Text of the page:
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The Los Alamos Middle School MathCounts team placed first Saturday in the Northern New Mexico Chapter MATHCOUNTS competition at Pojoaque High School.
The team was made up of Do Vo, Christopher Koh, Antonio Dowdy and Duncan Fuehne. Vo placed first as an individual, Koh placed 2nd, Dowdy 3rd and Fuehne placed 4th. The team coaches are Phuong Nguyen and Jane Lataille.
The team will compete March 21 at state.
The MATHCOUNTS Competition Program is designed
The first meeting of the Los Alamos Public Schools 2015 Budget Committee is 5-6:30 p.m. Wednesday in the Speech Theater at Los Alamos High School.
Public comment will be accepted at the beginning and the end of the meeting.
- Review of Budget Committee Charter approved by LAPS School Boar;
- Review of LAPS non-negotiable goals; and
- Discussion of how to identify the gaps to reach non-negotiable goals, how to measure those gaps and what is required to close those gaps.
The LAPS School Board and District Office strongly encourage community involvement in this process.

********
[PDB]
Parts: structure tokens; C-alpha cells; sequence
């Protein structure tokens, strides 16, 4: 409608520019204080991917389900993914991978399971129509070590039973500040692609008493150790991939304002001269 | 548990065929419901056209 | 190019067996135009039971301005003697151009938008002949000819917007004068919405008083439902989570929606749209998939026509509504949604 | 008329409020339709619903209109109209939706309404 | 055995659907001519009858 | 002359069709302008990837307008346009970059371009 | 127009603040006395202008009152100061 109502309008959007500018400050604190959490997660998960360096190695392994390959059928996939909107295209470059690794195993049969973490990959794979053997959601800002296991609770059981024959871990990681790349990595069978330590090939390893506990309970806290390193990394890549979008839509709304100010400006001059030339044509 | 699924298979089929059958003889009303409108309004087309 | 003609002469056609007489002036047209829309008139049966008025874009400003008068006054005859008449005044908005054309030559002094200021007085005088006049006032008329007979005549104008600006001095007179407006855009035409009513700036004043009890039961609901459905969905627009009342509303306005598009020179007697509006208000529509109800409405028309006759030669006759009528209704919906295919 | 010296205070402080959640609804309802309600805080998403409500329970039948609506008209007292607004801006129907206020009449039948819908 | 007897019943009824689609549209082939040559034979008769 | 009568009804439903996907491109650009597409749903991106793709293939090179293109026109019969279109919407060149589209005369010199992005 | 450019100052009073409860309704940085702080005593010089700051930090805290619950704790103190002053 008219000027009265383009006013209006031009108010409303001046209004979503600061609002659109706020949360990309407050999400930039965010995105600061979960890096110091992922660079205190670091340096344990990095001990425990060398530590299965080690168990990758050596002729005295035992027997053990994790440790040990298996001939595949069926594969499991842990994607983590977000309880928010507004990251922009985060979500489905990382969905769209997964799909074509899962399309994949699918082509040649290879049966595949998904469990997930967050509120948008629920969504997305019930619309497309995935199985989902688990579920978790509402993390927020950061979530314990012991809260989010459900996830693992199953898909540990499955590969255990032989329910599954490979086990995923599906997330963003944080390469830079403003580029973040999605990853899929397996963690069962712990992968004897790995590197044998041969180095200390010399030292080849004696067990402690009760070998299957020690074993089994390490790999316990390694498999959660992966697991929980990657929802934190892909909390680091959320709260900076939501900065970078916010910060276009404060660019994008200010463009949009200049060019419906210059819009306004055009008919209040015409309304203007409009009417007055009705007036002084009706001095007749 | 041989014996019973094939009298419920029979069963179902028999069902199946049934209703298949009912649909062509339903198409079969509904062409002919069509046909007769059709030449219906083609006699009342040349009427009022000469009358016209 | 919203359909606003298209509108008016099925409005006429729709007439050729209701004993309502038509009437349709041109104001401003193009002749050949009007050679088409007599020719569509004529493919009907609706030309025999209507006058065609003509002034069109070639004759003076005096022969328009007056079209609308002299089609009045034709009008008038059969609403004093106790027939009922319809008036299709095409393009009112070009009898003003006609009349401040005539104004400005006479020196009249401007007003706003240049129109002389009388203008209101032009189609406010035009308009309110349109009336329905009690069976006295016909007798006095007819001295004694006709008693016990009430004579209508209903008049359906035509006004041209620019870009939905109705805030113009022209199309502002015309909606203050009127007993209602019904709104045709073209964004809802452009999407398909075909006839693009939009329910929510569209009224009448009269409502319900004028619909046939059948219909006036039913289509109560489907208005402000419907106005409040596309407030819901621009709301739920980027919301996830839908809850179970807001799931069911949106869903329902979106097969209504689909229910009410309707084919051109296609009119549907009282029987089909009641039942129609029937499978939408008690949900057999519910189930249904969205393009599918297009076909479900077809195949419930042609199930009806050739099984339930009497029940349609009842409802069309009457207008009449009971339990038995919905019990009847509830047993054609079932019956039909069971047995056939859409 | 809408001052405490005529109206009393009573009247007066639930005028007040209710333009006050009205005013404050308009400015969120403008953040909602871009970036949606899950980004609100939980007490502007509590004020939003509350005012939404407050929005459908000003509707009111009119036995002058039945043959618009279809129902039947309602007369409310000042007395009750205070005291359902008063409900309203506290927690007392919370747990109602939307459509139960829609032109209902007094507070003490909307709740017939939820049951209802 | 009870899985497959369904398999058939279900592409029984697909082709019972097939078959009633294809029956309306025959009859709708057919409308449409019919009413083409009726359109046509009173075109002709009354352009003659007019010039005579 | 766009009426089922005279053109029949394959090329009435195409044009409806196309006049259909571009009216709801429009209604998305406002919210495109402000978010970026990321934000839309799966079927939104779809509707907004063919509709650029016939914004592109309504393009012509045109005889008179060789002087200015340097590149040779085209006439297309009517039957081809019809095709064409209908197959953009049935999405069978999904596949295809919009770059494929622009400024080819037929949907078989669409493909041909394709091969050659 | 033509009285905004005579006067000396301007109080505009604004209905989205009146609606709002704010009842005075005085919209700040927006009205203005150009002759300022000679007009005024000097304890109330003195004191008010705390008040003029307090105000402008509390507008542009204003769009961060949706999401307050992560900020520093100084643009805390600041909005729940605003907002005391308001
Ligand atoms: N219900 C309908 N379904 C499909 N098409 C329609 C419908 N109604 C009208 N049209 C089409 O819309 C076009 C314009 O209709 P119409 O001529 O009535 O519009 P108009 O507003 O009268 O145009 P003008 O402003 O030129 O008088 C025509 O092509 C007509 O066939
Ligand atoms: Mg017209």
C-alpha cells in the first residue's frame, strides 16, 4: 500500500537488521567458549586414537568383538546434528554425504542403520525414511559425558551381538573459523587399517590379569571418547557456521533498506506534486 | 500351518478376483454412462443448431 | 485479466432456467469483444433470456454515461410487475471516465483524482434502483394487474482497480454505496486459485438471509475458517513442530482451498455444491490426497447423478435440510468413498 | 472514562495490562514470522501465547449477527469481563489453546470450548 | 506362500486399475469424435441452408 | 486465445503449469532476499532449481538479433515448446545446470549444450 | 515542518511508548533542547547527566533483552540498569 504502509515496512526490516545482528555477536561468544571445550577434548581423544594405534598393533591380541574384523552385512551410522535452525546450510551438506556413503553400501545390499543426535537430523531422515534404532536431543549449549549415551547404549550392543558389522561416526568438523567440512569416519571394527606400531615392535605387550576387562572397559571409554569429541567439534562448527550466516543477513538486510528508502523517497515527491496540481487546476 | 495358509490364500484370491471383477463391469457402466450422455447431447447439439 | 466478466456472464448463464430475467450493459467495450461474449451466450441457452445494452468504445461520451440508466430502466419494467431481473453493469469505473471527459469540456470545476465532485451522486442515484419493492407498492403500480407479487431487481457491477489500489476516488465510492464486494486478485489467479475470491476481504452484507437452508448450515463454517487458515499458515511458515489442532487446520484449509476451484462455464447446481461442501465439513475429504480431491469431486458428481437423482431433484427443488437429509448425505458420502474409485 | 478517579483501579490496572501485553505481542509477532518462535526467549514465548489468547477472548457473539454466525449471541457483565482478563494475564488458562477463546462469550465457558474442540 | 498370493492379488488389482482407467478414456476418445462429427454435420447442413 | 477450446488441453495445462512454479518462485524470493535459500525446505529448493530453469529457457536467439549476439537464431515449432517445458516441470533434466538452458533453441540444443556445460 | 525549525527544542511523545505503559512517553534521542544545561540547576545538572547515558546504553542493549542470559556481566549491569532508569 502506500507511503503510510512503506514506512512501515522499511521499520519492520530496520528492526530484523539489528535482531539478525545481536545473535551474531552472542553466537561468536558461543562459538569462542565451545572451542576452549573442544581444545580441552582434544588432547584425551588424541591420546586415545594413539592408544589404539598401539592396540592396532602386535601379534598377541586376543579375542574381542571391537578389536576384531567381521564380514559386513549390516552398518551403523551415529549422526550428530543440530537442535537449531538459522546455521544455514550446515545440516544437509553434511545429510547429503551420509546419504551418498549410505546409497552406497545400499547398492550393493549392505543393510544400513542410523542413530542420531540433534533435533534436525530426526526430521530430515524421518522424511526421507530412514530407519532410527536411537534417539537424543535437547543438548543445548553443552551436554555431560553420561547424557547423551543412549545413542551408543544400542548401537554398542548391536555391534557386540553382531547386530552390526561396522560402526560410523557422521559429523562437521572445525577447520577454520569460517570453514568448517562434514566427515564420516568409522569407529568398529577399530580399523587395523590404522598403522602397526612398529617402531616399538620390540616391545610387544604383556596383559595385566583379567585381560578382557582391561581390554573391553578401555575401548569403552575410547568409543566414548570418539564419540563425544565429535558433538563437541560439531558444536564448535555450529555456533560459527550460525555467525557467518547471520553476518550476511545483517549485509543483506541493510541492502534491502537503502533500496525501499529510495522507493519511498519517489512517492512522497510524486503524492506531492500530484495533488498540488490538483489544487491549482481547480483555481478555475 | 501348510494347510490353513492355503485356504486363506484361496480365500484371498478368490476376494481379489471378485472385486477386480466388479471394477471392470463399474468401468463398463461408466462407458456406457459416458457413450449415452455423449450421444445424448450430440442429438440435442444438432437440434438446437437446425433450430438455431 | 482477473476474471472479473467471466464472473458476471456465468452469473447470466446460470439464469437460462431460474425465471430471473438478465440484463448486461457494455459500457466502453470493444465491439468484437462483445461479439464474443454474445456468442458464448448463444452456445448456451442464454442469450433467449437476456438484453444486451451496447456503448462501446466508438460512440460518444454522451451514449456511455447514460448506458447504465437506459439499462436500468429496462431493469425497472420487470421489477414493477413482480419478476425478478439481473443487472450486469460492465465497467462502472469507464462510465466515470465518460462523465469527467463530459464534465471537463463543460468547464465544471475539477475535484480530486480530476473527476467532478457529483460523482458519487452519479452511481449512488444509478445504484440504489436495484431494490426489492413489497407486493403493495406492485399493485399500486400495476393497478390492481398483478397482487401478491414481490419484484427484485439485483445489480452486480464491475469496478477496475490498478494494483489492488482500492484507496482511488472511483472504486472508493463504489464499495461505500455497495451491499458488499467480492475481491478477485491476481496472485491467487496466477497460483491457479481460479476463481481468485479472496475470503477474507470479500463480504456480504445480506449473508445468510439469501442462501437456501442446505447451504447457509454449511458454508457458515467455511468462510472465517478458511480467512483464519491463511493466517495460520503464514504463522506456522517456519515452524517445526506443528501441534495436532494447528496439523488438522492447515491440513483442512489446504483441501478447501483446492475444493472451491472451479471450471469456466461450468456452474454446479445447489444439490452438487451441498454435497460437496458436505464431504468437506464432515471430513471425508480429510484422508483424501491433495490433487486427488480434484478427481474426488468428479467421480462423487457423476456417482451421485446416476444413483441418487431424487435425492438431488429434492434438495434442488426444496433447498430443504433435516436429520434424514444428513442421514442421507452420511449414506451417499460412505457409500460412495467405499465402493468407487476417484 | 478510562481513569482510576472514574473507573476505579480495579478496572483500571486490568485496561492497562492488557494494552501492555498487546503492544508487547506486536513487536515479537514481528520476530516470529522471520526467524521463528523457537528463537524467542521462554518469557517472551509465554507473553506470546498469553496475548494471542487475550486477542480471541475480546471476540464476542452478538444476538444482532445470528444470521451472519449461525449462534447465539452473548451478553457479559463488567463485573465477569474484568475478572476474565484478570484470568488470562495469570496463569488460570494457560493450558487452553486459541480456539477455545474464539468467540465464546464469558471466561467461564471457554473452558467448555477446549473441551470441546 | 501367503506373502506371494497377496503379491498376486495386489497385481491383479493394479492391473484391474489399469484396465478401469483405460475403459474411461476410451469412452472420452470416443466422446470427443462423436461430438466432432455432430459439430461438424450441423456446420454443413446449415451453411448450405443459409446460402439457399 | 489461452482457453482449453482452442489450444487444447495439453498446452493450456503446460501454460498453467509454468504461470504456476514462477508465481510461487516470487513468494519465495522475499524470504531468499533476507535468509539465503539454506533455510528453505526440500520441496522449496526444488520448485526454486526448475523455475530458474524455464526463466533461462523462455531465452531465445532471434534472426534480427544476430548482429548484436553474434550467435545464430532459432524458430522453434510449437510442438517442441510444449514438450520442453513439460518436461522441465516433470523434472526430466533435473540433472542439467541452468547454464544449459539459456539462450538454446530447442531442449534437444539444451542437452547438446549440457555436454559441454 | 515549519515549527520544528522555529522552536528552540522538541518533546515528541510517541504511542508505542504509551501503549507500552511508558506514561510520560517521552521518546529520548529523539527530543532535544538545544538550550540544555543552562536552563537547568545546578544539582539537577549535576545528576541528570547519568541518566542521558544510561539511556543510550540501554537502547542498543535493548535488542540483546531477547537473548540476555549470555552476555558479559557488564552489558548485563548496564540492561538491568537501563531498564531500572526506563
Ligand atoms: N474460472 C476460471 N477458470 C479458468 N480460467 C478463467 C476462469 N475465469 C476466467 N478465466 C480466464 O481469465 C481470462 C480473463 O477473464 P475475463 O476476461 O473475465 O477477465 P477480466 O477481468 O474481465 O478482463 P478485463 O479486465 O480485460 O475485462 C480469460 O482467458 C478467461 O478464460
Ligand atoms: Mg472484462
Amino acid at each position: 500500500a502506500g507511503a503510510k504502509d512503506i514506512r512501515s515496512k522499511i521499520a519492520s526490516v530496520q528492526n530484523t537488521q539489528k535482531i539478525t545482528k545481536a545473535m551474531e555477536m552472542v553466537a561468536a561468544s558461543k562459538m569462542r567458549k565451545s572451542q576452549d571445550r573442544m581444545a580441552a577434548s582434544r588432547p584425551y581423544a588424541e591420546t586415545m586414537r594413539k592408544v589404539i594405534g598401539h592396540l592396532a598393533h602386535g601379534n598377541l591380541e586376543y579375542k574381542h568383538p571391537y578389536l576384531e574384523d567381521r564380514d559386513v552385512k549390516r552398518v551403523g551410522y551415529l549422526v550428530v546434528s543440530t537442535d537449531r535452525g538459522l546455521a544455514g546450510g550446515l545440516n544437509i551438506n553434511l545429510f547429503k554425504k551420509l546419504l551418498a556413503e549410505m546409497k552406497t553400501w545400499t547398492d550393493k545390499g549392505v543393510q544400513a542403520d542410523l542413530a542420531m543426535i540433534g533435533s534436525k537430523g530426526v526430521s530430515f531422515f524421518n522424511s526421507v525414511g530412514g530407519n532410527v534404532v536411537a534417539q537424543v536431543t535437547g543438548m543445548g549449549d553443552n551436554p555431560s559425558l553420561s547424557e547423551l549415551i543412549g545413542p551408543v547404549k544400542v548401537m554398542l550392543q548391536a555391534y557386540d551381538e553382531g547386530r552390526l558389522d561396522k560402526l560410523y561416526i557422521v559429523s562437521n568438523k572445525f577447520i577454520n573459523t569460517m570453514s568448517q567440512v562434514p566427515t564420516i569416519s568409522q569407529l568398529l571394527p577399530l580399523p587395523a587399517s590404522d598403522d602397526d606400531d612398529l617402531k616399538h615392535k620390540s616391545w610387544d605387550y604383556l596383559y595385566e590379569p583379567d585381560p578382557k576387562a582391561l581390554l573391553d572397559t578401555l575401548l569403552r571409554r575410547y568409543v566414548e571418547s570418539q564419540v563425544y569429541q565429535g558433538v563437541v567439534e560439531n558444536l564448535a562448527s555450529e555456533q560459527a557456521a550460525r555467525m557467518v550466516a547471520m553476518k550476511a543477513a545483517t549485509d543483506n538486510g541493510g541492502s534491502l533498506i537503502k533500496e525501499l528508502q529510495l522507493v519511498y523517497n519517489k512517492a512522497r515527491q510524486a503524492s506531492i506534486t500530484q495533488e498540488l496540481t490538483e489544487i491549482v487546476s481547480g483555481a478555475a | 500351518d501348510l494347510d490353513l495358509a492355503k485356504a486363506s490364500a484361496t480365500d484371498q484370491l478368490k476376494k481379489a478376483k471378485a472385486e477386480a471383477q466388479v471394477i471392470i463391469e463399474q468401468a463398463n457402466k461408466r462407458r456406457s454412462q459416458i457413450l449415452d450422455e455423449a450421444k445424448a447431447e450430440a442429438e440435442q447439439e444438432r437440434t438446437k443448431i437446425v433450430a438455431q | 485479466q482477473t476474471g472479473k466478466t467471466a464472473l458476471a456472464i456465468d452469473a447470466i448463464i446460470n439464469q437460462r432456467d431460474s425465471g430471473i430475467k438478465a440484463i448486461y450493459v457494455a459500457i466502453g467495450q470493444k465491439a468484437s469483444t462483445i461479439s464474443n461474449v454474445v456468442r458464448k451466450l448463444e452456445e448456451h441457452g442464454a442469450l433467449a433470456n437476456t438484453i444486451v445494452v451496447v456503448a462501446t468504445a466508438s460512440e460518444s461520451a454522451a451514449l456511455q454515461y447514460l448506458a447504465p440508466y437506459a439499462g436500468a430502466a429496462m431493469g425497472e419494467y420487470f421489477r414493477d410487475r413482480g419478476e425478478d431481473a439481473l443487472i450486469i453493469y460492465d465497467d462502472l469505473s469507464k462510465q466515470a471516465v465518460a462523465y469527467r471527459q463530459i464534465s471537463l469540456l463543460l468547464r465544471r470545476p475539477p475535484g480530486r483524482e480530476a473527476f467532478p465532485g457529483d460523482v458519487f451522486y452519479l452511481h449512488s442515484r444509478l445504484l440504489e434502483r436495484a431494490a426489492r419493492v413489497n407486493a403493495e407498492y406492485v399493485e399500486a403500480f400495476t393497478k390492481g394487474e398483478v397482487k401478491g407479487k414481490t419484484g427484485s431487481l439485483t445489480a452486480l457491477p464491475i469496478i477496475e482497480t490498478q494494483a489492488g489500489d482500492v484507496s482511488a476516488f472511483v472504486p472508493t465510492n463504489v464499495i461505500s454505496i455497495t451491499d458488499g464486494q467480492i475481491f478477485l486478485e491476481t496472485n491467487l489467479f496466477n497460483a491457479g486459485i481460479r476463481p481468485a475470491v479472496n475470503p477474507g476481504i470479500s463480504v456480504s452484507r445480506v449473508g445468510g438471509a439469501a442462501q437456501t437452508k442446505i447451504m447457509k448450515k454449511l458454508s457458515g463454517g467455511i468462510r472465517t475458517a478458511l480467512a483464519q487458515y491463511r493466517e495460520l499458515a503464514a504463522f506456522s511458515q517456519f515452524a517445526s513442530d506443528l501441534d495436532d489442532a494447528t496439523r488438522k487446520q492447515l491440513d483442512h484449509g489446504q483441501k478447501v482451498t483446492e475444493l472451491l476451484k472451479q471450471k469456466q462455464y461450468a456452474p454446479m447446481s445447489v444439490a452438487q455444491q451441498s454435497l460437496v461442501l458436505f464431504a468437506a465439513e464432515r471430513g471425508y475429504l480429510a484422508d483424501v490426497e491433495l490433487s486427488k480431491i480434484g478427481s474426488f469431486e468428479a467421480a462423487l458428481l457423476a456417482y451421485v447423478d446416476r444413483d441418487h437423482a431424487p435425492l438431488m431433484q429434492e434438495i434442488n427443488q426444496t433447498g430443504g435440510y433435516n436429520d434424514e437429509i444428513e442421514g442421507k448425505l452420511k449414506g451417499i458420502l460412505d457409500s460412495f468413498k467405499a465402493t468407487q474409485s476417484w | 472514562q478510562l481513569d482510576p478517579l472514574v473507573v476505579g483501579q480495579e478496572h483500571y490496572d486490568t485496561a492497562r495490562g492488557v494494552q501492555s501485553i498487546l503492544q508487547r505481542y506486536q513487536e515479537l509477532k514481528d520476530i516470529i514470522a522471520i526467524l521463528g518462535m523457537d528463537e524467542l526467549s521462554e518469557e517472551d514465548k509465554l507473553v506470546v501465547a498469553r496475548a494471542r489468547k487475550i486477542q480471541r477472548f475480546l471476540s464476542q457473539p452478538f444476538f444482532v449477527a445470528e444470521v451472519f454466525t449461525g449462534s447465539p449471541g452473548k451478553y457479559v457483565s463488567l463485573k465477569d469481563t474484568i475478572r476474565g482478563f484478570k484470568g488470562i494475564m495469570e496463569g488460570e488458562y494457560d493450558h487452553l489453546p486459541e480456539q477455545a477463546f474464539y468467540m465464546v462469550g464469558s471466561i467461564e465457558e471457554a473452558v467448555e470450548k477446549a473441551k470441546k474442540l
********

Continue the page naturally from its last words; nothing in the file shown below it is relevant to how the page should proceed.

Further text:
SANTA FE – Today, the New Mexico State Senate unanimously confirmed Higher Education Department (HED) Cabinet Secretary Barbara Damron.
Damron received numerous praises from both sides of the aisle throughout the proceedings.
“I am both honored and privileged to be given this tremendous responsibility by Gov. Susana Martinez and the New Mexico State Senate” Damron said. “All education stakeholders must work together to guide students down a successful academic path.”
Damron has more than 30 years of experience as an executive, health care provider, scientist,
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- New Mexico Arts will provide “Oculus Rift Glasses” offering the wearer a cutting edge virtual “Pull of the Moon Experience.”